In relation to what my noble friend Lady Rumbold said—

Baroness Browning: I am alive and well.

Lord Greaves: My noble friend Lady Browning, I am sorry. The noble Baroness is being mixed up with everybody today. I have been mixing them up for many years. I am coming to the view that perhaps we should close down this Grand Committee and go home, but we shall struggle on.

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On the points that my noble friend Lady Browning made about local councillors, I believe that they will be able to make a good fist of this, but the problem is, as the amendment says, they will be making it on the basis of different criteria and views in different places. The question is whether that is a legitimate argument in favour of localism so well put forward by the noble Lord, Lord Deben, or whether it is a step too far.

The noble Lord attacked the postcode lottery, and I, too, cringe when I hear that phrase. It is an attack on localism and local decision-making by centralists everywhere, whether they are in the Daily Mail, the Labour Party or anywhere else. It is not a phrase that I would ever use, and it is something that I attack all the time. However, we do not want everything done at parish council level. I can imagine a situation in which the next time this country decides to go to war and invade a country such as Iraq the Army will be raised in a traditional manner by people going round and rounding people up whom they find in the fields and streets. Each parish council will be allowed to decide whether people should be rounded up from its parish, or not. That may be the way in which the Army is going with its cuts—that is the future—but I doubt it.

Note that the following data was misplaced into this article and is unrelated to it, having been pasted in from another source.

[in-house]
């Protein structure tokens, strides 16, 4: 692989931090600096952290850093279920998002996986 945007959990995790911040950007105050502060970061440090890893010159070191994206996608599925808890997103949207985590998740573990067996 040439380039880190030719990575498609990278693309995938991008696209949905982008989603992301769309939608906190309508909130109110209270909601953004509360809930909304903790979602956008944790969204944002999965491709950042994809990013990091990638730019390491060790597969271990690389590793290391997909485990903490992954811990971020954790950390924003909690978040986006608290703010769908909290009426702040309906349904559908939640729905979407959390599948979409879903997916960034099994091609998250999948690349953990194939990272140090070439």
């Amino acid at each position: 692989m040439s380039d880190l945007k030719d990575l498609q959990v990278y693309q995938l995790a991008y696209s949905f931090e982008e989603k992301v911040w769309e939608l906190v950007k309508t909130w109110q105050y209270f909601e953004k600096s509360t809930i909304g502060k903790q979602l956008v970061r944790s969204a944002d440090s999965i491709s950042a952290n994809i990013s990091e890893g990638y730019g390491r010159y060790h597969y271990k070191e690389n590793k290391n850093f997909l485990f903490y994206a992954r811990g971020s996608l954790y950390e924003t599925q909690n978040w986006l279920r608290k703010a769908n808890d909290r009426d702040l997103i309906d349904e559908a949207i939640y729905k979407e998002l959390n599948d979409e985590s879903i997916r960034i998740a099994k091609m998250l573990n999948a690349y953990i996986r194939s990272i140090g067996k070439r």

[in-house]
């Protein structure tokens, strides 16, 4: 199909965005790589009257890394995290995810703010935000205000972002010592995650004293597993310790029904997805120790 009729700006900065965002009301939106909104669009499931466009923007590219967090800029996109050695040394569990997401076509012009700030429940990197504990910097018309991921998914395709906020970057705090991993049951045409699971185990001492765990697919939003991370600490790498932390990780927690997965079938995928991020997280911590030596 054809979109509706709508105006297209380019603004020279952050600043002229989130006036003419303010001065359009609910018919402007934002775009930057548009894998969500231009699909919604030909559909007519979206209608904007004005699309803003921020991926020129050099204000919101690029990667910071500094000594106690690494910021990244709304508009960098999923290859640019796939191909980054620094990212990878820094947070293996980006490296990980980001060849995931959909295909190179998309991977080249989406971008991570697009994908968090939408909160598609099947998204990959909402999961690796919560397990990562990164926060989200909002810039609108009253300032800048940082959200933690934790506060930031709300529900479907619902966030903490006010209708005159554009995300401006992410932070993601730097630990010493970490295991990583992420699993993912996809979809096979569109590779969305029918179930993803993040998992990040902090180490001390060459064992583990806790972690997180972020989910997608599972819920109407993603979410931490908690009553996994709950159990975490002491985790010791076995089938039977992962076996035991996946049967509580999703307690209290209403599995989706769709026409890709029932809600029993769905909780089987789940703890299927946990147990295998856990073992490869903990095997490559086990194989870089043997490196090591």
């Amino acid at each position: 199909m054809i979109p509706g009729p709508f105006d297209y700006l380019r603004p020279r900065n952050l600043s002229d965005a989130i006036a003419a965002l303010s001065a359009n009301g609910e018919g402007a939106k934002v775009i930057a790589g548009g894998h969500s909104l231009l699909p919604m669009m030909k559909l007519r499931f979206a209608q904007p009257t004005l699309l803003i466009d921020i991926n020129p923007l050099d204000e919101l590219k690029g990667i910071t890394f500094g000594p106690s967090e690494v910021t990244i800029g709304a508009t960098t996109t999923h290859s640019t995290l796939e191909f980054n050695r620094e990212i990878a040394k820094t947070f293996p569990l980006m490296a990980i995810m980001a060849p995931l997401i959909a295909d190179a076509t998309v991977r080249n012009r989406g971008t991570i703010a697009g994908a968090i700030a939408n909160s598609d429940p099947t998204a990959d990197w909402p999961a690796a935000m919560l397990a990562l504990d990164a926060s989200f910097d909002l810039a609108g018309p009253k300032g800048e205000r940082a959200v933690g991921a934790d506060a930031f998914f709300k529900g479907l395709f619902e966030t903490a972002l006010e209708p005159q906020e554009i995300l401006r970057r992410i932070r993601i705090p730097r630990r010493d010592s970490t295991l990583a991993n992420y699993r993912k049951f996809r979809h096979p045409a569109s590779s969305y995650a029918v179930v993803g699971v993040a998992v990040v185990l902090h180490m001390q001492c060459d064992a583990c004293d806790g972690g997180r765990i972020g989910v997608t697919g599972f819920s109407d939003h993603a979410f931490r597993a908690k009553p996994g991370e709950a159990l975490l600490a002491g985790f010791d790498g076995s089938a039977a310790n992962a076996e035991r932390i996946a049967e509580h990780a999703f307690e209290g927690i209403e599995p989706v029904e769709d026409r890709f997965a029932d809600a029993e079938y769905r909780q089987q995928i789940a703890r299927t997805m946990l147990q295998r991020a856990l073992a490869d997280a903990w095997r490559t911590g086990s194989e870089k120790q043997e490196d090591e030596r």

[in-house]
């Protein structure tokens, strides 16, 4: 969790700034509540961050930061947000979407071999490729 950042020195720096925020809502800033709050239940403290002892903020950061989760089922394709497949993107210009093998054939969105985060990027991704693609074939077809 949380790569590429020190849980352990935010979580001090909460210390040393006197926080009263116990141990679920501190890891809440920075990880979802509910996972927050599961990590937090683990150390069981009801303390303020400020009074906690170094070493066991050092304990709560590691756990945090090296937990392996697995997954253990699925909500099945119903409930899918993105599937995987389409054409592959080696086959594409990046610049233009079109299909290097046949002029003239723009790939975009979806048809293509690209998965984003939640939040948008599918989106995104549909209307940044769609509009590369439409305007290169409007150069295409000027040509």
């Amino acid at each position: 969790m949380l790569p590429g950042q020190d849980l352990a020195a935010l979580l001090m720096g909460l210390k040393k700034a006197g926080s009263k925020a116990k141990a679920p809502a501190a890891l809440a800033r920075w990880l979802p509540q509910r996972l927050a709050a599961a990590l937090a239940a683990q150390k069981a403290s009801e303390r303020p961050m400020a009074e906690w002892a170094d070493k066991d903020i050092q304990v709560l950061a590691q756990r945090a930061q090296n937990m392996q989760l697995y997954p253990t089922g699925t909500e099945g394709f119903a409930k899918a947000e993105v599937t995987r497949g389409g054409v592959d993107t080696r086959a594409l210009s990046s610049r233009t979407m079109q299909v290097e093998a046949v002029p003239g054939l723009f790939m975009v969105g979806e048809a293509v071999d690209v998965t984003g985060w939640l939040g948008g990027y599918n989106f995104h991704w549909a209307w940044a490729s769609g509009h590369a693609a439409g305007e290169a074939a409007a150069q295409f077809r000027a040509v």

I am making a very important point, which the noble Lord, Lord Deben, made, that there are levels of government. I am a passionate localist and believer in subsidiarity, but I am also a federalist in the sense that there are different layers of government. The important thing is that each layer of government and democratic control should be responsible for those things appropriate to that layer. The noble Lord mentioned the European Union and Westminster, local authorities and parishes. The principle should be to push things down to the relevant levels. That is what I believe in. The argument is not whether everything should be done at parish level or even district council level—although I would be delighted with that, as long as we had the funding. The argument is what the appropriate level is to push things down to. The argument we have here is whether the council tax reduction—the council tax benefit, as it is now—should be a national benefit under which people in the country are all treated the same or whether that itself is appropriate to localism. On balance, I come to the view that it should be a national benefit decided at national level, precisely for the reasons that noble Lords have put forward. I do not think that that makes me any less of a localist.